The hardest thing of my life, harder than failed relationships, harder than natural childbirth, harder than my miscarriage, harder than dealing long term with difficult people, harder than toxic people that force themselves into work or relational spheres, harder than the death of my beloved pets, harder than recovering from rape, harder than years of criticism, harder than all that. The hardest thing of my life has been hands down the ugly, long drawn out wasting away through dementia of my daddy. His body is still with me in bedridden wounded and lesser form, his words are hard to come by and labored, his mind comes and goes in dream or present states, he recognizes me but sometimes knows why and sometimes wonders why. The waiting is painful, like a torture for me, daddy’s girl. He has always been my rock, my hero, my strength, my constant supporter, unconditionally loving me, showing me that a man can indeed be faithful to a woman, my mom, against all odds, that a man can put much more emphasis on giving than getting, that eternal things matter much much more than temporal things, that strength of will and stealth of mind matter more than what people ever think anyone is or should be capable of, to fight for those things we hold dear, to believe this country is the absolute best country in the world. This man of such high moral value and such incredible strength of character and body is my daddy. The shell of him wasting away in the nursing home sometimes resembles this man and sometimes resembles a knife being thrust right into my heart. Pain was never so real to me that my whole body aches as what I feel with this waiting game. Visiting as much as I can for those moments where a conversation makes some sense, longing to share my world with him and knowing it is a shadow to him, somewhere in a haze. And it makes me wonder why God is waiting to take him home to heaven. Is there something else I need to do for him? Is there something he hasn’t worked out that I need to help with? Is his will stronger than his body is allowing and he doesn’t want to leave us unprotected? Questions stroll in to try to make sense in my mind of what is killing me to see. It is a mental torture to see someone you love so much in a trailing off, descending state. Physical torture would be easier to bear. That I could overcome with my mind. But this mental torture involves my mind which is too distracted to help much of the time. So I wait. I visit. I take the kids to visit. I sneak in his favorite treats. I love this man that reminds me of my daddy. I celebrate good days. I cry bad days, like today was. It hits me hard every time, a reminder of what is gone forever but still hanging on somewhere on the way out. I smile for people so they don’t worry about me. I laugh. I don’t want other people to hurt over my pain. But writing it here expresses it so it doesn’t keep eating me. Maybe someone else needs to cry. I will cry with you. I am crying with you. I am waiting ugly with you. You are not alone. I have to remember I am not alone. Feels like it though. God helps those who mourn. I attest to that. It’s true. So I am not alone. Neither are you.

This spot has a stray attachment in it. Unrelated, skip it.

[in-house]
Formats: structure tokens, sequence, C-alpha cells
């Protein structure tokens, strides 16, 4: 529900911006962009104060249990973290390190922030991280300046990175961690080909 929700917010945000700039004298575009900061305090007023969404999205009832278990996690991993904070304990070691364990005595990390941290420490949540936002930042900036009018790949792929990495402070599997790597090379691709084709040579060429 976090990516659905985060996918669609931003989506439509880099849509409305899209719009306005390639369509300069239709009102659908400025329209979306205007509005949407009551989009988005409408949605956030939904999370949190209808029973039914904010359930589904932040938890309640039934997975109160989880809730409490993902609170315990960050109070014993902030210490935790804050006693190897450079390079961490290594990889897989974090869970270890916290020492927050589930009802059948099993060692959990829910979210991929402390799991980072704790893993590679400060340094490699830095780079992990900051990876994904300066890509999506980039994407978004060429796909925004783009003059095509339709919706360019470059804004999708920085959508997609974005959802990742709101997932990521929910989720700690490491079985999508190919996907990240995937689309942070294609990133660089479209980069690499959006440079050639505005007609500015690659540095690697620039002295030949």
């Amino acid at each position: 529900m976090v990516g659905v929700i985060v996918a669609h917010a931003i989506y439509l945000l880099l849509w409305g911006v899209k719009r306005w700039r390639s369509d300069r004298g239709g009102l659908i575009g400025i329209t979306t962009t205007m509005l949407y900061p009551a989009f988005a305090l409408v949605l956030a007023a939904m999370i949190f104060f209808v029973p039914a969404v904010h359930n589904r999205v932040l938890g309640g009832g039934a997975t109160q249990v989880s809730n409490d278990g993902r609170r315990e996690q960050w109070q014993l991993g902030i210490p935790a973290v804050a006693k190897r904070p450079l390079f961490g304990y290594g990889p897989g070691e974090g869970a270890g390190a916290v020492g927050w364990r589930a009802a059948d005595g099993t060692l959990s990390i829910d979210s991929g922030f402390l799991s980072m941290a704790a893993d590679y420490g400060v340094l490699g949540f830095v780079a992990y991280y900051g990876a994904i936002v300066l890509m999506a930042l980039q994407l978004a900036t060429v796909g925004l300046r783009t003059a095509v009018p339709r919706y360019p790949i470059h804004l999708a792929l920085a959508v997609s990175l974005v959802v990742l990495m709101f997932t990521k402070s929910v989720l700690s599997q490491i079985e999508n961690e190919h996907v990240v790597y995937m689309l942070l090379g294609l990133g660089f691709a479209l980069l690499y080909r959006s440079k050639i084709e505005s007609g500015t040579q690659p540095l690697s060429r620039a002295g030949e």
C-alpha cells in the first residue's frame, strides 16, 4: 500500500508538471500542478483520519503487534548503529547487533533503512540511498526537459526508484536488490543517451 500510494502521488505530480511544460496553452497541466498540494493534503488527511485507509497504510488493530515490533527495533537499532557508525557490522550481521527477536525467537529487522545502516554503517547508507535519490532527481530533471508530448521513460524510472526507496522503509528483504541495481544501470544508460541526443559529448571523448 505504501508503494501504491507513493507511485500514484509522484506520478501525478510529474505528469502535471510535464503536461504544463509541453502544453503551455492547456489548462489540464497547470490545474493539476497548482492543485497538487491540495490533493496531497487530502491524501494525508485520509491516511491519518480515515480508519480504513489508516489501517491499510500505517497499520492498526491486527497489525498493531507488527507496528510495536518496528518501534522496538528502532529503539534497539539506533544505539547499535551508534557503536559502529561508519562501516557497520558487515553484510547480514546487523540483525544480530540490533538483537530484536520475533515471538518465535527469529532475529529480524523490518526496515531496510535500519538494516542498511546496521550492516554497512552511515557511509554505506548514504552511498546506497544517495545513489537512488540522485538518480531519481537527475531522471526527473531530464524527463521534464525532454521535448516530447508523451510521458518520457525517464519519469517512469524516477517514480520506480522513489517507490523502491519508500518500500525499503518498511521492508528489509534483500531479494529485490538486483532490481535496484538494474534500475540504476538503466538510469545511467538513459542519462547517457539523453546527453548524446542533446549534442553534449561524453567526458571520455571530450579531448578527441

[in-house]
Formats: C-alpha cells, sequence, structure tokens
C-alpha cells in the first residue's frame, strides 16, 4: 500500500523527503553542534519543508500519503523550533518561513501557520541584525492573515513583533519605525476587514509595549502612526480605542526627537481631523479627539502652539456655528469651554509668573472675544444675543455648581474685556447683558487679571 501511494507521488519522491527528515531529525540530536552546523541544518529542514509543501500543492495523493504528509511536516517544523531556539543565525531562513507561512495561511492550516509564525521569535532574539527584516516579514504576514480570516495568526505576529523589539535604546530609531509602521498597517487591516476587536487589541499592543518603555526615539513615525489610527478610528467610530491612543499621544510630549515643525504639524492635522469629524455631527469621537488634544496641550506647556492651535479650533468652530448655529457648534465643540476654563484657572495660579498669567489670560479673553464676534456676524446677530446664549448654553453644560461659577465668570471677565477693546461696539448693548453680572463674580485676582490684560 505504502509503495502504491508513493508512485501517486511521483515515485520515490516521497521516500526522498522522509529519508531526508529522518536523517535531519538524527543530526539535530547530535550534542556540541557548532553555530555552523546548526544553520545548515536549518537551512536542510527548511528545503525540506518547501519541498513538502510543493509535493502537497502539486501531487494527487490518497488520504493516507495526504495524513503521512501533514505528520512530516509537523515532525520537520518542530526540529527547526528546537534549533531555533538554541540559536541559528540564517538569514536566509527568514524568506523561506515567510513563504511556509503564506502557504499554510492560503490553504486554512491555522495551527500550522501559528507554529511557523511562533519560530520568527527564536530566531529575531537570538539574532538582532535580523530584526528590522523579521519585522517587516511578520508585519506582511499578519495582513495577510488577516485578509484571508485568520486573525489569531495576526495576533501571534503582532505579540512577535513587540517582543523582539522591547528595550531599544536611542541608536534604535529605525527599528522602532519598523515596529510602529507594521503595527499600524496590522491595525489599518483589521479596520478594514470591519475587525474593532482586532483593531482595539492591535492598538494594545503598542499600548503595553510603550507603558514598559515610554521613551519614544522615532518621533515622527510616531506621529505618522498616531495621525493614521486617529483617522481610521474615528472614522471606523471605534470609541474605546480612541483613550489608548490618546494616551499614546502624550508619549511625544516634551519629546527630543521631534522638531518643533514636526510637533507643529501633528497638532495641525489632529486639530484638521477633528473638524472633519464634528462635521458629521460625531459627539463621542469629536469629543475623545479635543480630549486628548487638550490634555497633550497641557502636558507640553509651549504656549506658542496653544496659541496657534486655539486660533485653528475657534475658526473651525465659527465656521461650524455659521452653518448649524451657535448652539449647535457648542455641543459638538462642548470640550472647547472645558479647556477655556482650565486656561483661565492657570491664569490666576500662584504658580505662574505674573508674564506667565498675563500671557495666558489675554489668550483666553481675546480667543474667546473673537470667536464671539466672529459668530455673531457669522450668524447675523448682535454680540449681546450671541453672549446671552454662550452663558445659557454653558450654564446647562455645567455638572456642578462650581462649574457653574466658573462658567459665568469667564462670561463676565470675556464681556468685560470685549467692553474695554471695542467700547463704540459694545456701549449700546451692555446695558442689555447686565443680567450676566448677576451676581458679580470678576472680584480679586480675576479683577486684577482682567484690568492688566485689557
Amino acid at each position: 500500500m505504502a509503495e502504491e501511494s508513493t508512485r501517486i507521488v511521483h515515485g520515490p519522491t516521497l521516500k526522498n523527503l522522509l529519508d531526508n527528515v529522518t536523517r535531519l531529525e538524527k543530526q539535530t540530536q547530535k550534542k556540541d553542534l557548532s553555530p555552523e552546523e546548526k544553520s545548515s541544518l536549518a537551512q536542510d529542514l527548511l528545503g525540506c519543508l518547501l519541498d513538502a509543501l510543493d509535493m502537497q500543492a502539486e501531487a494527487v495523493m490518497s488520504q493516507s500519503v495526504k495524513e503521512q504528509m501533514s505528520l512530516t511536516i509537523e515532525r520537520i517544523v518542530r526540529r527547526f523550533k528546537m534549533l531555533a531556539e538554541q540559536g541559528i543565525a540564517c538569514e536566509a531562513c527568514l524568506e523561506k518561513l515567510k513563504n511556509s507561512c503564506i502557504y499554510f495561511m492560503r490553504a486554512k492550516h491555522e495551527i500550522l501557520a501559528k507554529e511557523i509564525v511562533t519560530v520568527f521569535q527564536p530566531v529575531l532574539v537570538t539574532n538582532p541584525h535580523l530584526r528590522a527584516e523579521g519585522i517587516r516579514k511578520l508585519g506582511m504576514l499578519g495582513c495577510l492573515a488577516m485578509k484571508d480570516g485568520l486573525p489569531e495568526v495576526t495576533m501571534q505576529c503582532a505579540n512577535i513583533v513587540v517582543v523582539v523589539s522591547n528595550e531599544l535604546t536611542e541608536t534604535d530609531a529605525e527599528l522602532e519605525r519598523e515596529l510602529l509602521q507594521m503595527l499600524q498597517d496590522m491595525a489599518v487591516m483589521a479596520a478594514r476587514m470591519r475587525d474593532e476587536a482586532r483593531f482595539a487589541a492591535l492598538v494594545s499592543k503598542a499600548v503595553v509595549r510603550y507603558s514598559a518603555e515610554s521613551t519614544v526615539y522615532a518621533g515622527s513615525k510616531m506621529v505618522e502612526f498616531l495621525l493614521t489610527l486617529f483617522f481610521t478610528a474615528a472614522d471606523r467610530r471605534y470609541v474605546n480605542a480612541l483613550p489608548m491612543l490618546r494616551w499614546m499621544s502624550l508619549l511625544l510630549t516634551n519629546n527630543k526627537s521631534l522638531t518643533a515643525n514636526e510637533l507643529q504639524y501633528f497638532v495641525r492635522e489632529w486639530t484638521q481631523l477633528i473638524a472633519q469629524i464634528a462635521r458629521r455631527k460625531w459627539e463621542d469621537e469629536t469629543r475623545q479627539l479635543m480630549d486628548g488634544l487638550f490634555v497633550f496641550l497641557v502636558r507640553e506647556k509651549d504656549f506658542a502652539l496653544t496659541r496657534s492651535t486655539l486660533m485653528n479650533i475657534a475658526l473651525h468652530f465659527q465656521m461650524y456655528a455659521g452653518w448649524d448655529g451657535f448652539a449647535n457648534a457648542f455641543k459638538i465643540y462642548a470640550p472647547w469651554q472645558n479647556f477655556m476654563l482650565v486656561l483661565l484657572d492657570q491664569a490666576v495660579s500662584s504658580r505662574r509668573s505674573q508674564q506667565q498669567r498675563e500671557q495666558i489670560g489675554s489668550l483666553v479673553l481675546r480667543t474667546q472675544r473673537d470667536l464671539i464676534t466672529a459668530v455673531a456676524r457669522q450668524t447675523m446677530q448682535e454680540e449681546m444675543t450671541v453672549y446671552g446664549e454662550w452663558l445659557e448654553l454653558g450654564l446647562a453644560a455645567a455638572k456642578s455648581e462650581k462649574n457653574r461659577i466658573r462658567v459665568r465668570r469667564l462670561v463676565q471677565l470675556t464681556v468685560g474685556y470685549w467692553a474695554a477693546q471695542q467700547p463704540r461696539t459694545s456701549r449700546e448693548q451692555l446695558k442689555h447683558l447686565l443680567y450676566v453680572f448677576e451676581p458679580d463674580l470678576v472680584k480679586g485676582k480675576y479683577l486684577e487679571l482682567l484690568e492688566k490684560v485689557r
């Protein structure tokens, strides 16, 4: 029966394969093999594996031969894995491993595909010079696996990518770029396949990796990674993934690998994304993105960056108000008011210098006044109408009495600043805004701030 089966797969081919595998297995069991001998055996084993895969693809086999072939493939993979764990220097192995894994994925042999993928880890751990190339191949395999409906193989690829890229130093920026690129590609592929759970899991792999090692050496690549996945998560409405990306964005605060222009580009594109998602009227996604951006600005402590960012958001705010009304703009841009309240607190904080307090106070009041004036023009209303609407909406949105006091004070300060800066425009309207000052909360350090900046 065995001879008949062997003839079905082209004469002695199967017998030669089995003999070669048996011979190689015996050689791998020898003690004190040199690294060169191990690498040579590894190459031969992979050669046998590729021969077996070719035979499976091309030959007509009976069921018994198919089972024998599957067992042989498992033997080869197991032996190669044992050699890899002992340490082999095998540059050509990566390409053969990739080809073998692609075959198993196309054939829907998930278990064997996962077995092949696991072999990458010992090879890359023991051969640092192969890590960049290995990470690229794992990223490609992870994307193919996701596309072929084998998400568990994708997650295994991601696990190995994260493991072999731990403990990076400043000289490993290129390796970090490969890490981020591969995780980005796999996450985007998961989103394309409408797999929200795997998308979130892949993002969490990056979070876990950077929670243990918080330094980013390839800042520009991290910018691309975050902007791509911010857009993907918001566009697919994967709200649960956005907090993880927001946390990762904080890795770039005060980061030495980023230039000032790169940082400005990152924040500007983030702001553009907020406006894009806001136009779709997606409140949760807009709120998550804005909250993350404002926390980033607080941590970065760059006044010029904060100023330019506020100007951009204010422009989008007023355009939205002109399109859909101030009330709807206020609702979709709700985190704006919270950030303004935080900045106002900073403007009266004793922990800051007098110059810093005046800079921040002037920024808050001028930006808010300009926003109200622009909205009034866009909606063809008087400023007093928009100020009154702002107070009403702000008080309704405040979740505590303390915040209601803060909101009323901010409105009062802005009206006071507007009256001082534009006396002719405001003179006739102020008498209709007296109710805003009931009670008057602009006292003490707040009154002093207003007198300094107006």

Doggie Visits for Daddy

Today my kids and I brought Lucy (my Dad’s little gray yorkiepoo) in to visit him in the nursing home. It had been a week or more since we did so. The dog did not greet Dad, who had been her favorite place to be when he lived at home. She had to be held on the bed for him to pet and still then would not look at him. She looked away, very uncomfortable and very not wanting to be there. And my mind wonders whether dogs know something we don’t know or sense something we don’t sense or if it is a matter of him just smelling different in a different environment. And my mind races to wonder at these things. And because of this nonwelcome, my dad ended up wiping a tear away and felt she rejected him or didn’t remember him. His sadness was more than I could bear. And on top of trying to work with this scenario, my mom was unknowingly demanding my attention to serve her and take care of what she wanted. So, I smiled my best smile and kissed Daddy and took Lucy home, knowing that I would not be repeating such a visit that caused more sadness than happiness. And the pictures I brought him of Lucy will be a better happier memory for him than her presence. Sometimes empathy dictates action and something which sounds good on paper does not work well in life. And happiness should be emphasized in the last days, months of life and not press upon it that which brings grief. So, out of love for my Dad, Lucy will remain home. Sometimes, as with my children, you shelter those you love from harm sometimes. Wisdom is knowing when to do this. And I long to be wise and hope this is the trait I am using in this decision. I know my Dad better than anyone but Aunt Barb, his sister, and were he still of his full mind, he would decide this for me if our roles were reversed. Sometimes loving someone best is not forcing their hand to accept that which you think is best versus that which is indeed best for them. It is unwise and unloving and impractical to push a rope. You may momentarily win at something, feel good for a moment, and if you weren’t paying attention may think you were doing the right thing, but right for you may not be right for them. I am not talking about right versus wrong, which line should not be blurred, but right according to your prescription versus what the person you are caring for actually needs. My Dad needs peace and calm and love and visits that promote these things. Sadness is not one of those things. Lucy is precious to him and always will be but sharing her memory when she cuddled him and slept on his bed may very well be the best time with her. Moral: what is best for you is not necessarily the best for someone you are caring for. Taking care of them implies you are looking to their best interest and not your own. So, there it is. And I will continue to wonder at Lucy’s bizarre reaction and what that means, realizing that dogs understand many things we do not in ways they can only communicate to us through their behavior. My Dad taught me that.